Abstract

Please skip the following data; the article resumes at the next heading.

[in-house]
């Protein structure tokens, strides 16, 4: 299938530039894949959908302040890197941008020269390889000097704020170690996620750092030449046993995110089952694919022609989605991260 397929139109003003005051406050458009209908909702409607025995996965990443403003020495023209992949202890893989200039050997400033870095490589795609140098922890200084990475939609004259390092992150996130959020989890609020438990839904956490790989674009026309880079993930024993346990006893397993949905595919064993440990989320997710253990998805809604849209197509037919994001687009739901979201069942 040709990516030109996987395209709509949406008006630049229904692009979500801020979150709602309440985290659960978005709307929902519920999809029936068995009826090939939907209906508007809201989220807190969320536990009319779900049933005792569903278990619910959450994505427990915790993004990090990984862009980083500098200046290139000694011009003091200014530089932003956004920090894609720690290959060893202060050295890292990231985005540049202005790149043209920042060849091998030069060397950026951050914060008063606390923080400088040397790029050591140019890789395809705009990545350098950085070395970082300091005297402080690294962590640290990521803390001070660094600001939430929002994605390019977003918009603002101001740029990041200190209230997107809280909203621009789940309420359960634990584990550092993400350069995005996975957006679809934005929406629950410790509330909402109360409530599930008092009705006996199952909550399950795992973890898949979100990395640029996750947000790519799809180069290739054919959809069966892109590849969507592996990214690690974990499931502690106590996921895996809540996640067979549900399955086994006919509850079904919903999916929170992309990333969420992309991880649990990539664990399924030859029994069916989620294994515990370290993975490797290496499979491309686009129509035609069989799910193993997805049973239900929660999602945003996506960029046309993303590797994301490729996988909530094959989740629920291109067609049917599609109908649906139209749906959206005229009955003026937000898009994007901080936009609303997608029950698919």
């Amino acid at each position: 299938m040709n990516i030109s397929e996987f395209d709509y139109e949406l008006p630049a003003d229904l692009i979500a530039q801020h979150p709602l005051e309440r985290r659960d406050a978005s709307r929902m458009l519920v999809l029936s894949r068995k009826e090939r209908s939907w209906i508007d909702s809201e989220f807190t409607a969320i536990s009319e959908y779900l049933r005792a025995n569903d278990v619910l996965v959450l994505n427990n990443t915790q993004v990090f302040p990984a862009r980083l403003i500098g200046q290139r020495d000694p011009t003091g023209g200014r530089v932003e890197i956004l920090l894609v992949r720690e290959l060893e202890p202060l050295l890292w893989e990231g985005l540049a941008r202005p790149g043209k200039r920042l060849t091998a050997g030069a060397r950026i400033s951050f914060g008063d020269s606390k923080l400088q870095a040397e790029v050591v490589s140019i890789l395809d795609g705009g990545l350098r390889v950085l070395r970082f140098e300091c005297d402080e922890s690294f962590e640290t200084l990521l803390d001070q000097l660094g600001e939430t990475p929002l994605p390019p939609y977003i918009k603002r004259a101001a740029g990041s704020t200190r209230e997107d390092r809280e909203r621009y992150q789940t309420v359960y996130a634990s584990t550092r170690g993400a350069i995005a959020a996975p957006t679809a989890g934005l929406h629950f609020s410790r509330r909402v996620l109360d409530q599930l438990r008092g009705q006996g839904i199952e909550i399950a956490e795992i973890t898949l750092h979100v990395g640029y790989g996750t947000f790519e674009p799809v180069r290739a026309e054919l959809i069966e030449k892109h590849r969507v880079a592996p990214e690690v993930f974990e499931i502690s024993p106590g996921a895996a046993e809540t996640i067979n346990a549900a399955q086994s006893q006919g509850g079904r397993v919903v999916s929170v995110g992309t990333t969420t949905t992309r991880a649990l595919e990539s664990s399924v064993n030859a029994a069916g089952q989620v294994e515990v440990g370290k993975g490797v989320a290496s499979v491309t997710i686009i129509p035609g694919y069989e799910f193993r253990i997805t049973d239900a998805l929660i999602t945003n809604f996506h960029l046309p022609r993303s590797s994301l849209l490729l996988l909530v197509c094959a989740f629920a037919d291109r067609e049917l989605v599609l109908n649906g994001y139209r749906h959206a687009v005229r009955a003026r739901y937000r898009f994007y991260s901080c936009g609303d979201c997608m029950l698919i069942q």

In the western Pacific there is a strong spatial correlation between areas predicted to be depressed because of subducted slabs and the location of flooded continental crust. Elevation of continental crust behind oceanic trenches and above subducting slabs is 400-500 m lower than the global average, and hypsometry of this crust is shallower and flatter than the global average, especially for crust just below sea level. Reduction in continental elevation in such areas is dependent on distance from the trench: the closer crust is to the trench (and hence to the slab), the greater is the reduction in average elevation. Shape of the hypsometry is consistent with a finite-element model with active sedimentation above a slab that becomes older with time. The results strongly suggest that dynamic distortion of Earth's surface by slabs may have been a fundamental control on location of shallow seas through geologic time.

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